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Tips for a better night’s sleep

Tips for a better night’s sleep

Getting a good night's sleep is essential to our health and happiness. Sleep helps with memory, hormone regulation, and immunity, so when we're not getting enough, we're more susceptible to getting sick and being in a bad mood!

If you find it hard to fall asleep at night, you may be sending your body mixed signals without even realising!

Sleep hygiene is a term that is used to refer to healthy habits, behaviours and environmental factors that can be adjusted to help you get a better night’s sleep.

Many common night-time habits stimulate our brain and tell it to stay awake when we are getting ready to go to bed, but there are many daytime habits that can help get your body into the right rhythm, too.

Read on for some ideas that you can practise daily that will help your body and mind wind down and prepare you for the perfect night’s sleep.


  • Wake up at the same time each morning. This will keep your routine consistent and keep your body clock in check.
  • Make your bed. Studies have found that most people who turn down their beds each day sleep better at night. Depending on your sleep preferences, you'll need different bedding to suit your own personal sleep style.
  • I’m a hot sleeper: The Thermal Balancing Range uses Outlast temperature regulating textiles to store and release heat as you need it, keeping you snoozing soundly.
  • I have allergies: The Microfibre Mattress Topper and Healthy Fibre Quilt are BioFresh treated to support an allergen free night’s sleep. Add a Coral Fleece Mattress and Pillow Protector for additional protection against dust-mites, mildew and other common allergy triggers.
  • I prefer all-natural: Wool is a naturally breathable fibre that has the unique ability to regulate your body temperature. The Wool Quilt, Wool Blend Pillows and Premium Reversible Wool Underlay provide natural softness for a comfortable night’s sleep.
  • Wash your sheets. You should wash your sheets at least once every two weeks, and if you're a sweaty Betty, share your bed with a pet, or sleep in a hot and humid climate, you'll want to increase that to once a week! Washing your bedding regularly helps prevent dust mites and body oils from building up and promotes better sleep. Studies have found that most sleepers are more excited to go to bed when they have freshly scented sheets!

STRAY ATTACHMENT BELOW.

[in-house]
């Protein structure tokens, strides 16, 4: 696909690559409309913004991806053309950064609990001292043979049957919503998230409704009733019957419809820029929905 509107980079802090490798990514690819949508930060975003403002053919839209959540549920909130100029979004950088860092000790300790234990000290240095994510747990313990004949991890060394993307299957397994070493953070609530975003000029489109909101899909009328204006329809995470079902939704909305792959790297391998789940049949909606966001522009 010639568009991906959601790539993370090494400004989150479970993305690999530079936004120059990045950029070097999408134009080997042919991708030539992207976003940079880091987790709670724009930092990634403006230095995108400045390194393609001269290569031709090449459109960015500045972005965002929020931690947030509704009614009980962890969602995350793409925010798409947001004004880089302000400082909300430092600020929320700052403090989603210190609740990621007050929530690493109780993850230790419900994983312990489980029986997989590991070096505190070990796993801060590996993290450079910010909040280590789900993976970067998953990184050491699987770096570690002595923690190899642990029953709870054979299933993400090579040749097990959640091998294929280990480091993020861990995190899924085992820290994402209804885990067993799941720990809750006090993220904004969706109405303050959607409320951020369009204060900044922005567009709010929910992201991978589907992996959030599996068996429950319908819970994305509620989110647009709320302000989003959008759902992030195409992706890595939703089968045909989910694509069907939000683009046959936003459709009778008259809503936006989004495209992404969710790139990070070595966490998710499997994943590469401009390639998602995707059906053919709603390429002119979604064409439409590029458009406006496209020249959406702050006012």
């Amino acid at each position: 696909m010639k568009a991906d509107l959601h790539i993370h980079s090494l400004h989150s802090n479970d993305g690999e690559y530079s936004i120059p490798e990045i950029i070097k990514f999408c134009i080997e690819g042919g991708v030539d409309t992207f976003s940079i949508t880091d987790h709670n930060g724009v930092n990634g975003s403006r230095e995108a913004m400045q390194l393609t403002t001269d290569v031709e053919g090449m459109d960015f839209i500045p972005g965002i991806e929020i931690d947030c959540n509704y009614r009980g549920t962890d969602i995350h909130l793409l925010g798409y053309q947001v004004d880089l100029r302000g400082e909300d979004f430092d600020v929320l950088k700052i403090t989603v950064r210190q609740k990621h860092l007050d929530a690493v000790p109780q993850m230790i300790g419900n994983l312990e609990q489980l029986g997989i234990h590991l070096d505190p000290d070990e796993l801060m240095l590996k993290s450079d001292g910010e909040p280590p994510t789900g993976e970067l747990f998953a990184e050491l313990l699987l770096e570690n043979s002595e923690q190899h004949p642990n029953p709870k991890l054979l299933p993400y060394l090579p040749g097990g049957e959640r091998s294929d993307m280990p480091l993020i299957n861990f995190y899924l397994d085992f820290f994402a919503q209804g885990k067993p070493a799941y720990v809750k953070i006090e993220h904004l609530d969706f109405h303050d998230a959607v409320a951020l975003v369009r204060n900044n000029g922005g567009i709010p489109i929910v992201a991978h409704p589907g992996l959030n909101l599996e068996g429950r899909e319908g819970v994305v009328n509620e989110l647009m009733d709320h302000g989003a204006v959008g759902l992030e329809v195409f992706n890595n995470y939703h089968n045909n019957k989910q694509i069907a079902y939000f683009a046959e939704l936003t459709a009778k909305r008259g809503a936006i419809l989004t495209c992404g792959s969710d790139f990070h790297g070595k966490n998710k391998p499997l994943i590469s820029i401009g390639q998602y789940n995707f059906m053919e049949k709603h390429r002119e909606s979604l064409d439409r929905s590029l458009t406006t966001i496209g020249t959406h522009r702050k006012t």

• Avoid caffeine after midday. Caffeine stimulates the brain and gives us a much-needed kick in the mornings to get going, but it can hang around in our system long after we’ve had that delicious hit. Avoiding caffeine later in the day will ensure it’s out of your system when it’s time to hit the hay.
  • See the sun. Spending some time outside during the day will help your body work out when it’s daytime and when it’s nighttime.
  • Move your body. Getting at least 30 minutes of exercise a day is not only great for your physical health, but your mental health too. Exercise has been shown to boost the quality and duration of sleep.


  • Go to bed at the same time each evening. This will keep your routine consistent and keep your body clock in check.
  • Keep your room cool, dark and quiet. Your sleep environment plays a huge part in how easy it is to fall asleep. If we’re too hot or the room is too bright it’s going to be more difficult to fall asleep.
  • Use warm, soft lighting before bed. Bright lights signal to your brain that it’s awake time. Warm, soft lighting can help to train your brain that it’s getting close to bedtime, leading to falling asleep much quicker. Try using a lamp instead of your main lights.
  • Avoid technology before bed. Phones and TV use bright blue lighting that our brain associates with day time. Switch off your devices at least an hour or two before bed to help wind down.
  • Go to bed feeling fresh and clean. A warm shower or bath can help us relax and unwind after a long day. It’s the perfect way to de-stress and means we’re relaxed by the time we slip beneath the sheets.
  • Avoid exercise at night. Moving your body during the day can aid with sleep, but when we exercise later it can be hard for us to wind down. Keep your activity during daytime hours.
  • Avoid food before bed. Eating before bed means we are digesting food as we are trying to get to sleep. Keep dinner time and snacks at least 2 hours before bedtime so that your body has time to digest before hitting the hay.


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